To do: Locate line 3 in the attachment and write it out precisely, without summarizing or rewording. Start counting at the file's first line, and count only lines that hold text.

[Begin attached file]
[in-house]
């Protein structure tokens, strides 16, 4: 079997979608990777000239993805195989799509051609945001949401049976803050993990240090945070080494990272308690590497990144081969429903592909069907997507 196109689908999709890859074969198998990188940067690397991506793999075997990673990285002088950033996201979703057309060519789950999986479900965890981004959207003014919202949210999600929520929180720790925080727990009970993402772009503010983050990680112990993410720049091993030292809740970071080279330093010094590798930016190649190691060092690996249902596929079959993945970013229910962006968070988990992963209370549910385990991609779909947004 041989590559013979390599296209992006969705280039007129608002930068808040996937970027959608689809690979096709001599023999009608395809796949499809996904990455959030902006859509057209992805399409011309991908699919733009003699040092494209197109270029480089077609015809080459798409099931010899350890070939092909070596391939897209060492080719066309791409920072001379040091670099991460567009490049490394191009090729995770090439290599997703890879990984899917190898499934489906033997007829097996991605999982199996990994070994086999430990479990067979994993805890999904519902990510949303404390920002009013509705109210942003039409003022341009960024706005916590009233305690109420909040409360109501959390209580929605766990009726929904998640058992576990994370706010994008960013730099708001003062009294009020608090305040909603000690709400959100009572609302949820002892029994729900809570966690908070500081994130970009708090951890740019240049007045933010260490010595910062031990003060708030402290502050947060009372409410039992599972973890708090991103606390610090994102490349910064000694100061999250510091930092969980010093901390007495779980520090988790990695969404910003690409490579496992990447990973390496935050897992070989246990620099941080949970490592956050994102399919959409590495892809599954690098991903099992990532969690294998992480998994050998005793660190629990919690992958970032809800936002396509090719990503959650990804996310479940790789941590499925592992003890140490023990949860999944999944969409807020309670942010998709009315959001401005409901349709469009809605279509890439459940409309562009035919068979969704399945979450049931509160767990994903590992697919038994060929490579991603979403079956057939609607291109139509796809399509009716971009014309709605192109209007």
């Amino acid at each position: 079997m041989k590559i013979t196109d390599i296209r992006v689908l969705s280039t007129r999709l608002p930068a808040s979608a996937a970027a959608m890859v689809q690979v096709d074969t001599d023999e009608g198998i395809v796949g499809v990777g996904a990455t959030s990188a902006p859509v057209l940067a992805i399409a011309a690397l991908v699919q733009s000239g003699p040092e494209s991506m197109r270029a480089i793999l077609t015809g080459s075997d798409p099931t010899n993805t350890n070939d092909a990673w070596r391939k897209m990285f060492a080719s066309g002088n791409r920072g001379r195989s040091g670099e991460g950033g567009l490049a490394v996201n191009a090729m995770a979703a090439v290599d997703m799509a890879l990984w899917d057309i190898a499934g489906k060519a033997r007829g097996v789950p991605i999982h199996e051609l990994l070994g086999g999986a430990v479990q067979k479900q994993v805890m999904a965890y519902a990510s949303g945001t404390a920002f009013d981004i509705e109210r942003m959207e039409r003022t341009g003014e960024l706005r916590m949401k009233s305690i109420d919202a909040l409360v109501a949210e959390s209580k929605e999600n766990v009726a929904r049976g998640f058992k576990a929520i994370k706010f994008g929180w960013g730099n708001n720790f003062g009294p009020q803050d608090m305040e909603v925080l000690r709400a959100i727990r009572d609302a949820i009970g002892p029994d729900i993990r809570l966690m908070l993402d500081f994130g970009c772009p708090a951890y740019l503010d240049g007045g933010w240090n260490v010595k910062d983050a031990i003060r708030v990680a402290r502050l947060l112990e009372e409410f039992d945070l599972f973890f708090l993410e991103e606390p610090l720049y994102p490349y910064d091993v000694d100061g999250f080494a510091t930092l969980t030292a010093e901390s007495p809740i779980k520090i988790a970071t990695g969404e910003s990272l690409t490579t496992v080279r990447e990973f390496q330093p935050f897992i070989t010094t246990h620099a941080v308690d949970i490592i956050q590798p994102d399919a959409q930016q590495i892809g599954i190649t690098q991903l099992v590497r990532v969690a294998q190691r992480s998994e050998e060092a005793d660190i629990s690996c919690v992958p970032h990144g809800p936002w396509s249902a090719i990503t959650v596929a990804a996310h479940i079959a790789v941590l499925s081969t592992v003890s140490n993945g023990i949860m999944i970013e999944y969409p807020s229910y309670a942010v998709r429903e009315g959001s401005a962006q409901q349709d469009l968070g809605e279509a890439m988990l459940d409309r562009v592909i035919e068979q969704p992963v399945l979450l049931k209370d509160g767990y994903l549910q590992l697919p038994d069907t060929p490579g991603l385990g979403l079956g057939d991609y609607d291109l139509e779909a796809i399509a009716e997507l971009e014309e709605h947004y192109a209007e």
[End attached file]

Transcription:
């Amino acid at each position: 079997m041989k590559i013979t196109d390599i296209r992006v689908l969705s280039t007129r999709l608002p930068a808040s979608a996937a970027a959608m890859v689809q690979v096709d074969t001599d023999e009608g198998i395809v796949g499809v990777g996904a990455t959030s990188a902006p859509v057209l940067a992805i399409a011309a690397l991908v699919q733009s000239g003699p040092e494209s991506m197109r270029a480089i793999l077609t015809g080459s075997d798409p099931t010899n993805t350890n070939d092909a990673w070596r391939k897209m990285f060492a080719s066309g002088n791409r920072g001379r195989s040091g670099e991460g950033g567009l490049a490394v996201n191009a090729m995770a979703a090439v290599d997703m799509a890879l990984w899917d057309i190898a499934g489906k060519a033997r007829g097996v789950p991605i999982h199996e051609l990994l070994g086999g999986a430990v479990q067979k479900q994993v805890m999904a965890y519902a990510s949303g945001t404390a920002f009013d981004i509705e109210r942003m959207e039409r003022t341009g003014e960024l706005r916590m949401k009233s305690i109420d919202a909040l409360v109501a949210e959390s209580k929605e999600n766990v009726a929904r049976g998640f058992k576990a929520i994370k706010f994008g929180w960013g730099n708001n720790f003062g009294p009020q803050d608090m305040e909603v925080l000690r709400a959100i727990r009572d609302a949820i009970g002892p029994d729900i993990r809570l966690m908070l993402d500081f994130g970009c772009p708090a951890y740019l503010d240049g007045g933010w240090n260490v010595k910062d983050a031990i003060r708030v990680a402290r502050l947060l112990e009372e409410f039992d945070l599972f973890f708090l993410e991103e606390p610090l720049y994102p490349y910064d091993v000694d100061g999250f080494a510091t930092l969980t030292a010093e901390s007495p809740i779980k520090i988790a970071t990695g969404e910003s990272l690409t490579t496992v080279r990447e990973f390496q330093p935050f897992i070989t010094t246990h620099a941080v308690d949970i490592i956050q590798p994102d399919a959409q930016q590495i892809g599954i190649t690098q991903l099992v590497r990532v969690a294998q190691r992480s998994e050998e060092a005793d660190i629990s690996c919690v992958p970032h990144g809800p936002w396509s249902a090719i990503t959650v596929a990804a996310h479940i079959a790789v941590l499925s081969t592992v003890s140490n993945g023990i949860m999944i970013e999944y969409p807020s229910y309670a942010v998709r429903e009315g959001s401005a962006q409901q349709d469009l968070g809605e279509a890439m988990l459940d409309r562009v592909i035919e068979q969704p992963v399945l979450l049931k209370d509160g767990y994903l549910q590992l697919p038994d069907t060929p490579g991603l385990g979403l079956g057939d991609y609607d291109l139509e779909a796809i399509a009716e997507l971009e014309e709605h947004y192109a209007e």